Mending Dolls, Teddies and Hearts At Sydney Doll Hospital

Geoff Chapman, 67 is "surgeon-in-chief" at the family-run business his father started more than a century ago. The Doll Hospital in Sydney, Australia has restored more than three million dolls, teddy bears, rocking horses and wheeled toys over the past 101 years.

"We've had clowns as big as a person, and a 12-foot (4m) crocodile - plush - not real," Chapman joked, noting that "the most common problem usually is the hair and the eyes".

During the war years when new toys were not available they had 70 staff and six workrooms. Today the Doll Hospital has up to 12 staff, some of whom work remotely, and handles up to 200 dolls and toys a month.

More:  Reuters

Thursday, September 25, 2014

Driverless Stained Glass Sleeper Car Of The Future

This Stained Glass Driverless Sleeper Car is British artist Dominic Wilcox's vision of what cars might look like in 2059. I doubt that I'll be around to see this gorgeous little vehicle become a reality but I would love to get from here to there on a cozy bed wrapped in beautiful stained glass.

Via: Geekologie

Maps Made of Iconic Foods from Various Countries and Continents

Caitlin Levin and Henry Hargreaves' gorgeous Food Maps show countries and continents composed of the iconic foods we associate with them.

Via Double Takes

Graffiti Removal Guy Comes Back to Discover Image of Himself in the Same Spot

UK stencil artist DS added a couple of paste-ups to a wall in London. Above left is a photo of a graffiti removal guy removing the art.  DS returned to the location and got his revenge by placing a stencil of the graffiti removal guy removing the graffiti.

Via artFido's Blog

England's Infamous Killer Garden

England’s Alnwick Garden was founded in 1750 by the first Duke of Northumberland and is now run by the current Duchess of Northumberland. The 14-acre complex harbours 100 species of toxic plants, including one that acts as an amazing aphrodisiac... right before it knocks you dead.

'I wondered why so many gardens around the world focused on the healing power of plants rather than their ability to kill... I felt that most children I knew would be more interested in hearing how a plant killed, how long it would take you to die if you ate it and how gruesome and painful the death might be.' - Jane Percy, Duchess of Northumberland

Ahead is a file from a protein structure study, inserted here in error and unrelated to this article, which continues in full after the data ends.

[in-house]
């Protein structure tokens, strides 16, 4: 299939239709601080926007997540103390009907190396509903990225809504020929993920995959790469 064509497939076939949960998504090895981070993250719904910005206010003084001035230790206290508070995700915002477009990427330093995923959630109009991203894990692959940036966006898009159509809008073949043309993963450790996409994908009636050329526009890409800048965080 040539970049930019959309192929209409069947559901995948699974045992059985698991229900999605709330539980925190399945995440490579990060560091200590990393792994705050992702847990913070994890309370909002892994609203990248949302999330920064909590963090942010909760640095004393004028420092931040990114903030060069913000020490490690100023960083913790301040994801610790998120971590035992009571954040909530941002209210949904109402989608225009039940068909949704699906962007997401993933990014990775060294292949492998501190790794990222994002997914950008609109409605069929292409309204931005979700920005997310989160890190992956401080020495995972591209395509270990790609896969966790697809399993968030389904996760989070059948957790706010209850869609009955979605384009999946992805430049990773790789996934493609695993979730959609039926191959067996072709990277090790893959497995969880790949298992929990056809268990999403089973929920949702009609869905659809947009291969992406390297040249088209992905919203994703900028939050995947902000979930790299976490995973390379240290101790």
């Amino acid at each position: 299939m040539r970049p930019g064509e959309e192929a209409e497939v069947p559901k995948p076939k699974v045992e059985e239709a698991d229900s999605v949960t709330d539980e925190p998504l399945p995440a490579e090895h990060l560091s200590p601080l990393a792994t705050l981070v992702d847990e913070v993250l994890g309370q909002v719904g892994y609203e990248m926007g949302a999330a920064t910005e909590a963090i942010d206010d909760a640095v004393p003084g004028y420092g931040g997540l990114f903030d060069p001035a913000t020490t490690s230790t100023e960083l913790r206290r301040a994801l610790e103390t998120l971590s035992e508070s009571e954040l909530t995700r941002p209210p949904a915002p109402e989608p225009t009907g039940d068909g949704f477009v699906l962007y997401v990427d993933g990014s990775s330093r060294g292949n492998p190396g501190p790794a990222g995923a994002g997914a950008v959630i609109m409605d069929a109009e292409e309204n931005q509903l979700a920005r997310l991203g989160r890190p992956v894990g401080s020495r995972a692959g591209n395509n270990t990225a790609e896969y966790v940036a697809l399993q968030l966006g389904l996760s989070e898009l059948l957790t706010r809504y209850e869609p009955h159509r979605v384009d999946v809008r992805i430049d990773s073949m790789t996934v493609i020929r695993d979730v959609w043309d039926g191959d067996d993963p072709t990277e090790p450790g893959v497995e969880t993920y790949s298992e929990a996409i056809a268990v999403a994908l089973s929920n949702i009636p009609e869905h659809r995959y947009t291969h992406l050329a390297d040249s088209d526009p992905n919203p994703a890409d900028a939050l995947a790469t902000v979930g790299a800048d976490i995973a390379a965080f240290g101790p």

Hitchhiking Genets

Genets are small cat-like carnivores with quick reflexes and exceptional climbing skills. Conservationists were surprised when they reviewed photos snapped by a camera trap showing hitchhiking behavior never seen in the mammal before. The genet was captured on film riding around on the back of both a rhino and buffalo in South Africa’s Hluhluwe-iMfolozi Park.

Why was the genet behaving this way? Was it hunting insects or feeding on parasites off the backs of these large animals?  Perhaps it feels this is a relatively safe, mobile vantage spot? In this article small carnivore expert Adam Ferguson from the Smithsonian’s National Museum of Natural History explains this strange new behaviour.

Wildebeest Migration

Hundreds of wildebeests scramble across the Mara river – avoiding crocodiles on the way – to continue their annual migration north to the plains of southern Kenya and fresh grazing

Photograph: Viktoras Dubinskas/Caters News Agency
Via  theguardian.com

Wednesday, September 24, 2014

Solar-Powered Oasis To Bring Food To Desert Cities

"Some Middle Eastern countries import more than 90% of their food. It's a situation that is getting more expensive and more energy-intensive as cities grow. OAXIS is a conceptual design for a modular set of prefab greenhouses, covered in solar panels, which would extend in a straight line into the desert away from a city. Since the designers wanted to create the smallest carbon footprint possible, they chose to forgo usual transportation and create a unique conveyor system that would deliver produce without the use of any fossil fuels."

More: ideas impact
Thanks Bruce!

Cigarette Case with Bullet Hole

This silver cigarette case belonged to Sgt Harold Dixon Porter No 1549178 who served with the Royal Artillery in WW2 . It was presented to him for winning the Cheshire Amateur Golf Champion in 1932 by the Prenton Golf Club Wirrel near Liverpool and shows the names of the other team members. Unfortunately he was killed in battle in March, 1941 and the bullet or shrapnel that hit him left a hole in the cigarette case. The case was displayed for auction with other items belonging to Sgt. Porter and tells a sad story of a life lost too young.

More: Collectors Weekly

The Peephole Parasol And The Anti-Garotting Cravat … Gadgets That Never Caught On

A new book, Inventions That Didn’t Change the World, catalogues some unusual inventions registered with the British government in the 19th century. Author Julie Halls, a designs specialist at the National Archives in London, has unearthed a treasure trove of self-ventilating hats, boot warmers, hairbrushing machines and improved pickle forks, all taken from the leather-bound volumes of the Design Registry.